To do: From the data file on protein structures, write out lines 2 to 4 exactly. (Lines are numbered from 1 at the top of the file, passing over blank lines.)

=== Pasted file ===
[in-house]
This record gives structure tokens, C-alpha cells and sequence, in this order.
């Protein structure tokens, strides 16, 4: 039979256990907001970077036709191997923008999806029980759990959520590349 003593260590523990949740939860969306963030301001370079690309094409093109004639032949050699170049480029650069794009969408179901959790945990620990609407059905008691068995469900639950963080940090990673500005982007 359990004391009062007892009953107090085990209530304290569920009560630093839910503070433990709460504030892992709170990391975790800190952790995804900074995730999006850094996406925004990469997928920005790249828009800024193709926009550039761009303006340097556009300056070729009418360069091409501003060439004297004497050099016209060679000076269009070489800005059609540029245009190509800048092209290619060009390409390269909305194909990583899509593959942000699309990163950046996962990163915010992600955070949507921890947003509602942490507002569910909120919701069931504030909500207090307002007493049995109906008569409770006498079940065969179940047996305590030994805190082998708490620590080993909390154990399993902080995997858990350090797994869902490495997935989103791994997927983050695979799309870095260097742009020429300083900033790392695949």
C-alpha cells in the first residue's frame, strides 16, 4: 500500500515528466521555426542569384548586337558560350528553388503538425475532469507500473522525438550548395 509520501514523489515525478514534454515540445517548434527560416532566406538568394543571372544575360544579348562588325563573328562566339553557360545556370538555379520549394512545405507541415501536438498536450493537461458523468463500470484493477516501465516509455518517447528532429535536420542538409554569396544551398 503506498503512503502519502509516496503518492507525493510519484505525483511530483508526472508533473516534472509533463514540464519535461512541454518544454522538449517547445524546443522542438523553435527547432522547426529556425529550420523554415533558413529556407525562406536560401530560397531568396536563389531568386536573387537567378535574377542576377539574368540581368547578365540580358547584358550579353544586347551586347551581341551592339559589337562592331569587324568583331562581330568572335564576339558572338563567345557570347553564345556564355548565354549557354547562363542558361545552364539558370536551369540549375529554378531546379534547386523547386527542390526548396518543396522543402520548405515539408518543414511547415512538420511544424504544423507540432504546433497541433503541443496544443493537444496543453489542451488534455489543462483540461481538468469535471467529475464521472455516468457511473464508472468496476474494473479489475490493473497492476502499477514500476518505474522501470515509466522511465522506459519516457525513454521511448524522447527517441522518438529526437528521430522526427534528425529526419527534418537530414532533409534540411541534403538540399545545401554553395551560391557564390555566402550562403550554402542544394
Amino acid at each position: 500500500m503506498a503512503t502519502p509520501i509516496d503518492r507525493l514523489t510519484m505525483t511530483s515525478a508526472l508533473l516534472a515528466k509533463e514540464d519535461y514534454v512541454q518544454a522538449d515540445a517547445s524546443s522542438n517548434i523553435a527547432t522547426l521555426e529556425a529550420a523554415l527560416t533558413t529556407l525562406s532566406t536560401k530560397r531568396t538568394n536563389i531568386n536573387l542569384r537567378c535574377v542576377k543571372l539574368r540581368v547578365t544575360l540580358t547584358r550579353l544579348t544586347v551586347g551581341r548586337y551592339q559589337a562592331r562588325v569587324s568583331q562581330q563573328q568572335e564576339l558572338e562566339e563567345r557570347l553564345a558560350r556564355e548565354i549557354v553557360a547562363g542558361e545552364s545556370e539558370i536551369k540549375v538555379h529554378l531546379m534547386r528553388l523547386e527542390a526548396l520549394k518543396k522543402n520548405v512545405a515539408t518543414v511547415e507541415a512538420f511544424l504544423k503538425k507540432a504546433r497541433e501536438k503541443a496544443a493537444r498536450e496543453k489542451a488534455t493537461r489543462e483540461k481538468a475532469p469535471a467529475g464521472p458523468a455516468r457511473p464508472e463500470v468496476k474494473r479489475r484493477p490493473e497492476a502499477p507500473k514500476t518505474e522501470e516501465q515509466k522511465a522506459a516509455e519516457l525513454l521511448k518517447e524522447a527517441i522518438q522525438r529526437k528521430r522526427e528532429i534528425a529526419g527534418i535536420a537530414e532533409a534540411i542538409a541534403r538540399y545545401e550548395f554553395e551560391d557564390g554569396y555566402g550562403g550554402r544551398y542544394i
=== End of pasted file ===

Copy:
This record gives structure tokens, C-alpha cells and sequence, in this order.
């Protein structure tokens, strides 16, 4: 039979256990907001970077036709191997923008999806029980759990959520590349 003593260590523990949740939860969306963030301001370079690309094409093109004639032949050699170049480029650069794009969408179901959790945990620990609407059905008691068995469900639950963080940090990673500005982007 359990004391009062007892009953107090085990209530304290569920009560630093839910503070433990709460504030892992709170990391975790800190952790995804900074995730999006850094996406925004990469997928920005790249828009800024193709926009550039761009303006340097556009300056070729009418360069091409501003060439004297004497050099016209060679000076269009070489800005059609540029245009190509800048092209290619060009390409390269909305194909990583899509593959942000699309990163950046996962990163915010992600955070949507921890947003509602942490507002569910909120919701069931504030909500207090307002007493049995109906008569409770006498079940065969179940047996305590030994805190082998708490620590080993909390154990399993902080995997858990350090797994869902490495997935989103791994997927983050695979799309870095260097742009020429300083900033790392695949």
C-alpha cells in the first residue's frame, strides 16, 4: 500500500515528466521555426542569384548586337558560350528553388503538425475532469507500473522525438550548395 509520501514523489515525478514534454515540445517548434527560416532566406538568394543571372544575360544579348562588325563573328562566339553557360545556370538555379520549394512545405507541415501536438498536450493537461458523468463500470484493477516501465516509455518517447528532429535536420542538409554569396544551398 503506498503512503502519502509516496503518492507525493510519484505525483511530483508526472508533473516534472509533463514540464519535461512541454518544454522538449517547445524546443522542438523553435527547432522547426529556425529550420523554415533558413529556407525562406536560401530560397531568396536563389531568386536573387537567378535574377542576377539574368540581368547578365540580358547584358550579353544586347551586347551581341551592339559589337562592331569587324568583331562581330568572335564576339558572338563567345557570347553564345556564355548565354549557354547562363542558361545552364539558370536551369540549375529554378531546379534547386523547386527542390526548396518543396522543402520548405515539408518543414511547415512538420511544424504544423507540432504546433497541433503541443496544443493537444496543453489542451488534455489543462483540461481538468469535471467529475464521472455516468457511473464508472468496476474494473479489475490493473497492476502499477514500476518505474522501470515509466522511465522506459519516457525513454521511448524522447527517441522518438529526437528521430522526427534528425529526419527534418537530414532533409534540411541534403538540399545545401554553395551560391557564390555566402550562403550554402542544394